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Old 03-11-2015, 11:39 PM   #11
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Originally Posted by glen1971 View Post
Just a question... Is it not common practice to extend and retract the landing gear and position the slide(s) with the TV still connected? Where practical of course.... Since our current trailer is our first with a slide, I figured the slide would be a larger draw on my TT's battery so I've always operated mine while connected to either shore power or to the TV..
I usually roll my slide out before I level the camper, which means it is still hooked up to my TV before I back over my leveling blocks. Not sure it matters much though, you're not going to burn through a whole charge of the battery just by running the little electric motors that turn the gears on your slide.
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Old 03-12-2015, 07:53 PM   #12
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yea, the hyd pump motor for hyd jacks will be alot more load then the slide motors.

Either way, never hurts to keep the TV connected (and running) when possible during setup (opening slides, dropping jacks, ect) if your not at a powered site or have to run a genset to charge.

But, this is all granted that the trailer is properly wired to allow the 12v aux power from the 7pin connector to charge/power the trailer. One thing to watch for, is that some trucks have the 7pin connectors 12v aux power hot only with the key on, and some will be hot all the time. if your trucks 7pin has a hot 12v feed all the time, keep in mind that you could kill your truck battery if you leave it connected!
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Old 03-12-2015, 08:06 PM   #13
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Based on your signature, it looks like the 5er was stored in an area where the temp got well below freezing for some time. A totally dead battery will crack if frozen. You might want to check it. Also if it is totally dead connecting the 5er to the TV may blow the fuse in the TV 12V aux circuit as the current demand of the battery will be very high. You may have to disconnect the battery ground on the 5er to prevent this. Also a totally dead battery is usually damaged such that it will not regain full capacity. If it is 2-3 yrs old, you might consider getting a replacement and installing it before you try to move it.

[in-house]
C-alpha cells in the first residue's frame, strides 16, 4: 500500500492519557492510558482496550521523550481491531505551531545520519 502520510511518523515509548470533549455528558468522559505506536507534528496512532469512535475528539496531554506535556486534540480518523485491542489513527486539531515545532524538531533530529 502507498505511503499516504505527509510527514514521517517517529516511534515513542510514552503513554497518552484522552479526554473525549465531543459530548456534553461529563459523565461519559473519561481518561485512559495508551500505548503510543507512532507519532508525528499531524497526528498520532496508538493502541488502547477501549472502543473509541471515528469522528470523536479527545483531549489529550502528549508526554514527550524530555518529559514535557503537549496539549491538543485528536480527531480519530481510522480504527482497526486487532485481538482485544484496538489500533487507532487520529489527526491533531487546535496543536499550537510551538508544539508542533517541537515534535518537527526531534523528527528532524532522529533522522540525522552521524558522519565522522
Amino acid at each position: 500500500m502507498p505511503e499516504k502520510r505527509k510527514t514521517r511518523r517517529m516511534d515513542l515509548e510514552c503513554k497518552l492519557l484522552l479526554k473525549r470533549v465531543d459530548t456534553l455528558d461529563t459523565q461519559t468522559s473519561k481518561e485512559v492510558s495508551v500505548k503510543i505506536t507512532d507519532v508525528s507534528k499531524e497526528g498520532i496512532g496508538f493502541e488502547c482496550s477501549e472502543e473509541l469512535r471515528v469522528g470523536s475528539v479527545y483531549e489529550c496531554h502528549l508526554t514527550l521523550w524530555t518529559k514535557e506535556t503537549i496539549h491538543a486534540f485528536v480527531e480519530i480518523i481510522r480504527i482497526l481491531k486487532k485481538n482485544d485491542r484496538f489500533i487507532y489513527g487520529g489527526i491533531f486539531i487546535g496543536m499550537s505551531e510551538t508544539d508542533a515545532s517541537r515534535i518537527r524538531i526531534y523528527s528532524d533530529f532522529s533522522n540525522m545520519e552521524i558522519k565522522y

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Old 03-12-2015, 08:33 PM   #14
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yes, take care to check for a frozen battery!

A battery at a 60% charge (12.2v) can freeze at temperatures as 'warm' as -16f. a battery at 40% (11.9v) can freeze at +5f. a battery at 11.5v or lower will freeze just below the freezing temp of water!

When a battery freezes it usually leaves a telltale bulge in the battery case, though not all the time. sometimes their can be some slight or isolated freezing in particular cells. Typically when the electrolyte freezes it causes damage to the cell plates and can cause an internal short in the battery (thus the reason you should never try to recharge a frozen battery). if a battery has been froze, and your lucky enough there wasnt catastrophic damage (broken case or internal short), the battery will never fully recover, it will need to be replaced.

Even if a battery hasnt been froze, if it has been discharged below 11.5v (20%) it will have a drastically shortened capacity and lifespan
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Old 03-12-2015, 10:00 PM   #15
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One 100 watt solar panel and a small controller will assure you never have another dead battery IF the unit is stored where it can get sun light. I got tired of watching my batteries go way down in two weeks. I started pulling fuses of the parasitic circuits when I would leave it.
Then I installed disconnect switches to both batteries. That worked, but was a pain remembering to cut them off each time.
Installed one 100 watt solar panel, 20 amp MPPT controller and then started just leaving all switches on and fuses in place. Batteries are now always at or above 12.8 vdc.
This was a $250 fix that I should have done when I first bought the Aviator, but hey, live and learn.
I know NOTHING about cold weather effects on batts as I avoid cold weather like the plague!
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